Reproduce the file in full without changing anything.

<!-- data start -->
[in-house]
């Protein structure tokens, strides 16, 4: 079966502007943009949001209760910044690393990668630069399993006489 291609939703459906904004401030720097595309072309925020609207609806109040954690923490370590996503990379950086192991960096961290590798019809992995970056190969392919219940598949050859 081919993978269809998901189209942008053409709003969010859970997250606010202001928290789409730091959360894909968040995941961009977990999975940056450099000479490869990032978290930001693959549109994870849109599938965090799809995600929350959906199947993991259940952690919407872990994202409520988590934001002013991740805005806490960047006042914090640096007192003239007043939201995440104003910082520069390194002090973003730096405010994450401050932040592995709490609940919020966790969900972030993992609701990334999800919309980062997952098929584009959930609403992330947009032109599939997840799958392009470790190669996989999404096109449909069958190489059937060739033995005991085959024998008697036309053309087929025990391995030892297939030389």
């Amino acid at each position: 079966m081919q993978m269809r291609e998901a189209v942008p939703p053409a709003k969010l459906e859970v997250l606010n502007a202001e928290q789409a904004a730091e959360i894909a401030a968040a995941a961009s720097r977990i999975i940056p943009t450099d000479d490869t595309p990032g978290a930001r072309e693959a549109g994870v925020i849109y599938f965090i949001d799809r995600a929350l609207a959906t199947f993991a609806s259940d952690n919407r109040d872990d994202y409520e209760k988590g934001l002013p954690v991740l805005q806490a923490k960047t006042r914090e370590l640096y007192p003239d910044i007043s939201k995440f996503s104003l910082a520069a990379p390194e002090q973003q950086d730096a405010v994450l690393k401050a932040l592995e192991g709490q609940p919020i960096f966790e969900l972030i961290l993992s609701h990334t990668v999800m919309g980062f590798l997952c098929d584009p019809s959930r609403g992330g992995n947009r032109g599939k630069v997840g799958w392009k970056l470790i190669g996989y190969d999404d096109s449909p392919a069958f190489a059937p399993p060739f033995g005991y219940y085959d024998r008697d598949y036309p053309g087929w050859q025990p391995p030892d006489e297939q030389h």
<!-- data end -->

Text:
[in-house]
């Protein structure tokens, strides 16, 4: 079966502007943009949001209760910044690393990668630069399993006489 291609939703459906904004401030720097595309072309925020609207609806109040954690923490370590996503990379950086192991960096961290590798019809992995970056190969392919219940598949050859 081919993978269809998901189209942008053409709003969010859970997250606010202001928290789409730091959360894909968040995941961009977990999975940056450099000479490869990032978290930001693959549109994870849109599938965090799809995600929350959906199947993991259940952690919407872990994202409520988590934001002013991740805005806490960047006042914090640096007192003239007043939201995440104003910082520069390194002090973003730096405010994450401050932040592995709490609940919020966790969900972030993992609701990334999800919309980062997952098929584009959930609403992330947009032109599939997840799958392009470790190669996989999404096109449909069958190489059937060739033995005991085959024998008697036309053309087929025990391995030892297939030389």
């Amino acid at each position: 079966m081919q993978m269809r291609e998901a189209v942008p939703p053409a709003k969010l459906e859970v997250l606010n502007a202001e928290q789409a904004a730091e959360i894909a401030a968040a995941a961009s720097r977990i999975i940056p943009t450099d000479d490869t595309p990032g978290a930001r072309e693959a549109g994870v925020i849109y599938f965090i949001d799809r995600a929350l609207a959906t199947f993991a609806s259940d952690n919407r109040d872990d994202y409520e209760k988590g934001l002013p954690v991740l805005q806490a923490k960047t006042r914090e370590l640096y007192p003239d910044i007043s939201k995440f996503s104003l910082a520069a990379p390194e002090q973003q950086d730096a405010v994450l690393k401050a932040l592995e192991g709490q609940p919020i960096f966790e969900l972030i961290l993992s609701h990334t990668v999800m919309g980062f590798l997952c098929d584009p019809s959930r609403g992330g992995n947009r032109g599939k630069v997840g799958w392009k970056l470790i190669g996989y190969d999404d096109s449909p392919a069958f190489a059937p399993p060739f033995g005991y219940y085959d024998r008697d598949y036309p053309g087929w050859q025990p391995p030892d006489e297939q030389h």